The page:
Published onChildren's Doctor
A weighty issue: addressing pandemic-related obesity in primary care
Brian Jenssen, MD, MSHP , is a primary care pediatrician at Children’s Hospital of Philadelphia, assistant professor at the Perelman School of Medicine at the University of Pennsylvania, Medical Director for Value-based Care in CHOP’s Care Network, and a faculty member at PolicyLab and the Center for Pediatric Clinical Effectiveness.
In addition to getting your patients vaccinated against the novel coronavirus, making sure they’re up to date on their other vaccines, and being extra alert for pandemic- induced (or -exacerbated) mental health problems, here’s one more item for your checklist: heightened risk of obesity.
Strategies to protect families from COVID-19, like “shelter-at- home” recommendations, made it difficult for youth to engage in physical education and physical activity for all of 2020 and much of 2021. The pandemic also disrupted family routines and with more time at home, increased access to unhealthy snacks.
To explore this issue further, my colleagues and I looked at rates of obesity for patients visiting Children’s Hospital of Philadelphia’s Care Network. We measured body mass index (BMI) for patients aged 2 to 17 years monthly from January 2019 to December 2020 and compared them to obesity rates prior to the pandemic.
What we found is concerning. Average obesity prevalence increased from 13.7% to 15.4% and was particularly pronounced among patients aged 5 to 9 years and Hispanic, non-Hispanic Black, publicly insured, and lower-income youth. While a 2% increase may seem small, this translates to an additional 6 000 children in the CHOP Care Network, or an additional 1.5 million children nationally, who are now obese. Our study also suggests that during the pandemic, preexisting disparities in obesity significantly widened.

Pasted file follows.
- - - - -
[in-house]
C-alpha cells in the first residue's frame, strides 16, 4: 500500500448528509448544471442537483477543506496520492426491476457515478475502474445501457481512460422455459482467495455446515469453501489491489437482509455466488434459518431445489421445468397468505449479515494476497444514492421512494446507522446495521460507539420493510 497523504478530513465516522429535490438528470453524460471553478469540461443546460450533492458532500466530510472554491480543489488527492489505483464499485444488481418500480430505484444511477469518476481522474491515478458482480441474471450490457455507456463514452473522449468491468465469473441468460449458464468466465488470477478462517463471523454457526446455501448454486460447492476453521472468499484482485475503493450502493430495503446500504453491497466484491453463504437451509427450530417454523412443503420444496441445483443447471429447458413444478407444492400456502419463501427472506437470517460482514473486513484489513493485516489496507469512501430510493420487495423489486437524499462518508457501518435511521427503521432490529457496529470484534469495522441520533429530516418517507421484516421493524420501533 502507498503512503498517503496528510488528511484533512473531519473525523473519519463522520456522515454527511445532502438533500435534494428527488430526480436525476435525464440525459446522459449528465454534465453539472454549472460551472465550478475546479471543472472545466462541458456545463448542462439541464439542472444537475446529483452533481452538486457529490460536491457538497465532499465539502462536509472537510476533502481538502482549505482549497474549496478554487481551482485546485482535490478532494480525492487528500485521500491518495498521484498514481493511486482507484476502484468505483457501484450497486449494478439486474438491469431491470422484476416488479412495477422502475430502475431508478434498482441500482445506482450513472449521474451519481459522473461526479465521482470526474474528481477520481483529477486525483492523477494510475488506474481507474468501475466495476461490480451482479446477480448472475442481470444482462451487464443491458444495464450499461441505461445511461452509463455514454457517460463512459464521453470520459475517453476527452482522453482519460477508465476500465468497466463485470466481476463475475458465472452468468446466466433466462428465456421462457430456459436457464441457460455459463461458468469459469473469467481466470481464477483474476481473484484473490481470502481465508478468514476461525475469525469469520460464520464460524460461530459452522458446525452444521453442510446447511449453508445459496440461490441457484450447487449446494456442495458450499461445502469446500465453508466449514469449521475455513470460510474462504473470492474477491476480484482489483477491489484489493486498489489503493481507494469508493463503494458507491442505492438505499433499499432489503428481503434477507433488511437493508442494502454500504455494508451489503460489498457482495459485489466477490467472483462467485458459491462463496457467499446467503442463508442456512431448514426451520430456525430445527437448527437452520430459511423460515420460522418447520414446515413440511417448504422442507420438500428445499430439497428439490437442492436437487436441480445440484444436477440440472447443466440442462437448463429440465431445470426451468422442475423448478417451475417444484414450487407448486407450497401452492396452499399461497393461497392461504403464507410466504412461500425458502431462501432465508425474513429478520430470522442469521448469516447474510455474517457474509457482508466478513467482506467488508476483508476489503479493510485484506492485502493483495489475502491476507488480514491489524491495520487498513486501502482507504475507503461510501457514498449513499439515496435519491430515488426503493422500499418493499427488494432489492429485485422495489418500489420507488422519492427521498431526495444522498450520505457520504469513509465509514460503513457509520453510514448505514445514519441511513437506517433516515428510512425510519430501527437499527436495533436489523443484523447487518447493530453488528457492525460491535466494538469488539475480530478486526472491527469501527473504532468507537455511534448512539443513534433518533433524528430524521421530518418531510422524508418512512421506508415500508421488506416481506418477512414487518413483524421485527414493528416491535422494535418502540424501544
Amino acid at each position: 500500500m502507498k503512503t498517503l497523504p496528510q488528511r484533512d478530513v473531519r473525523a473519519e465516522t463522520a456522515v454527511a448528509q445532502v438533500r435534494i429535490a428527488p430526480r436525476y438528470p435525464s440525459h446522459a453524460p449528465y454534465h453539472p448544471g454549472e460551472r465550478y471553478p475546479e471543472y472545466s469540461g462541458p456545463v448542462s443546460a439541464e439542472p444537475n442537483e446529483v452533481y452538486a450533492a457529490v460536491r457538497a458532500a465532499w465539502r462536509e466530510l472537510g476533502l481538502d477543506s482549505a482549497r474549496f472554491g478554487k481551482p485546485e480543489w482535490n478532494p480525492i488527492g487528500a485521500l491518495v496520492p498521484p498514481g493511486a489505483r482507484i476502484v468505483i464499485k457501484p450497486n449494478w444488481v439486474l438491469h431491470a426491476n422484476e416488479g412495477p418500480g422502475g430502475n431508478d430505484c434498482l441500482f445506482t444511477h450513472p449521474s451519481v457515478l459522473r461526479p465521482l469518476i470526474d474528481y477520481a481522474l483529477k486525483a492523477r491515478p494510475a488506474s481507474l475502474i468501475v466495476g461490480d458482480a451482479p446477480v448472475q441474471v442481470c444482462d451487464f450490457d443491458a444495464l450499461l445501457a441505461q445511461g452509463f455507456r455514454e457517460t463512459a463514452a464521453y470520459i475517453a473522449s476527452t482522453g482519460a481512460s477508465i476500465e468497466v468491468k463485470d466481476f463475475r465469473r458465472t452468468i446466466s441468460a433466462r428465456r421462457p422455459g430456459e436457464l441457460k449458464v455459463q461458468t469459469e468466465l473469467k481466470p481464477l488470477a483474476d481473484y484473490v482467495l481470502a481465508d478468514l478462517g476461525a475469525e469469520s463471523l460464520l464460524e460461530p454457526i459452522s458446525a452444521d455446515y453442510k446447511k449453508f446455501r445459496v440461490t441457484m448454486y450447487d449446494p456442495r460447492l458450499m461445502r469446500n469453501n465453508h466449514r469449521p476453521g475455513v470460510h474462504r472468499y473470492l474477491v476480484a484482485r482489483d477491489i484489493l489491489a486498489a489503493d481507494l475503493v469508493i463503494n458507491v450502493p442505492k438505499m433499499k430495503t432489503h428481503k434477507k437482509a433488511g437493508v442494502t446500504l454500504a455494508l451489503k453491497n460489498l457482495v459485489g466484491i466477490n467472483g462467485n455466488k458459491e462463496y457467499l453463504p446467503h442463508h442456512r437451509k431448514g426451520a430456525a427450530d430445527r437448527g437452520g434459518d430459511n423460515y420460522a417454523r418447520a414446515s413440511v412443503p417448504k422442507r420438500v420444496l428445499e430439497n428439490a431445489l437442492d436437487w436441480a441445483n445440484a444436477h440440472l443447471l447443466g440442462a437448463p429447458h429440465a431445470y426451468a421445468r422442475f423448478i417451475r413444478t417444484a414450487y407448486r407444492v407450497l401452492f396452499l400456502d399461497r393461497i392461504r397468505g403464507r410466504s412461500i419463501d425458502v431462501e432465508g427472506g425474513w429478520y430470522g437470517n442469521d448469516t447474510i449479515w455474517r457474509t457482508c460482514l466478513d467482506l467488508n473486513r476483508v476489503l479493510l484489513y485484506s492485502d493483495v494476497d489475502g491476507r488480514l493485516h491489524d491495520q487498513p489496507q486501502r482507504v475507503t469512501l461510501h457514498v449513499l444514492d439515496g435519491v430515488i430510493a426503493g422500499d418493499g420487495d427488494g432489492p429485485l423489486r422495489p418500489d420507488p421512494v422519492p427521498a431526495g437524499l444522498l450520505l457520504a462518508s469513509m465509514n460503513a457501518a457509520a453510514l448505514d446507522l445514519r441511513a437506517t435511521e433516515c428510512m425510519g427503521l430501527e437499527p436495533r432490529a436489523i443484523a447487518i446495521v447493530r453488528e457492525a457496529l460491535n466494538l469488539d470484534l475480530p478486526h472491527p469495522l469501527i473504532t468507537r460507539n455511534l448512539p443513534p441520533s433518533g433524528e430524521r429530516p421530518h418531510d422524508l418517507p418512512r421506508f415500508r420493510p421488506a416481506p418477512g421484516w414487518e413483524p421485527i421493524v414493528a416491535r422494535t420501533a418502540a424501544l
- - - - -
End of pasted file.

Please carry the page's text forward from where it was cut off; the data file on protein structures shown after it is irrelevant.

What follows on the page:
A similar study that examined the BMI changes in 432 302 children in IQVIA’s Ambulatory Electronic Medical Records database also found that kids who were obese before the pandemic gained significantly more weight during 2020 than their peers who began the pandemic at a healthy weight.
What can a busy pediatrician do? Pediatricians can immediately help by educating families about these concerns and recommending virtual activities that promote increased physical activity. They can connect families to nutritious meals offered through community settings and focus on ways to remain safe and active outside the home, such as going to parks, walking, and biking. Pediatricians can also advocate for broader policies to promote better nutrition and greater physical activity, as well as advocate for high-quality recess in schools.
References and additional reading
Jenssen B, Kelly M, Powell M, et al. COVID-19 and changes in child obesity. Pediatrics. 2021;147(5); e2021050123.
Lange S, Kompaniyets L, David S. Freedman D, et al. Longitudinal trends in body mass index before and during the COVID-19 pandemic among persons aged 2-19 years — United States, 2018–2020. MMWR Morb Mortal Wkly Rep. 2021;70(37):1278-1283.
Jenco M. Report: COVID pandemic exacerbating obesity risk factors. AAP News. https://publications.aap.org/aapnews/news/15867. October 13, 2021. Accessed December 7, 2021.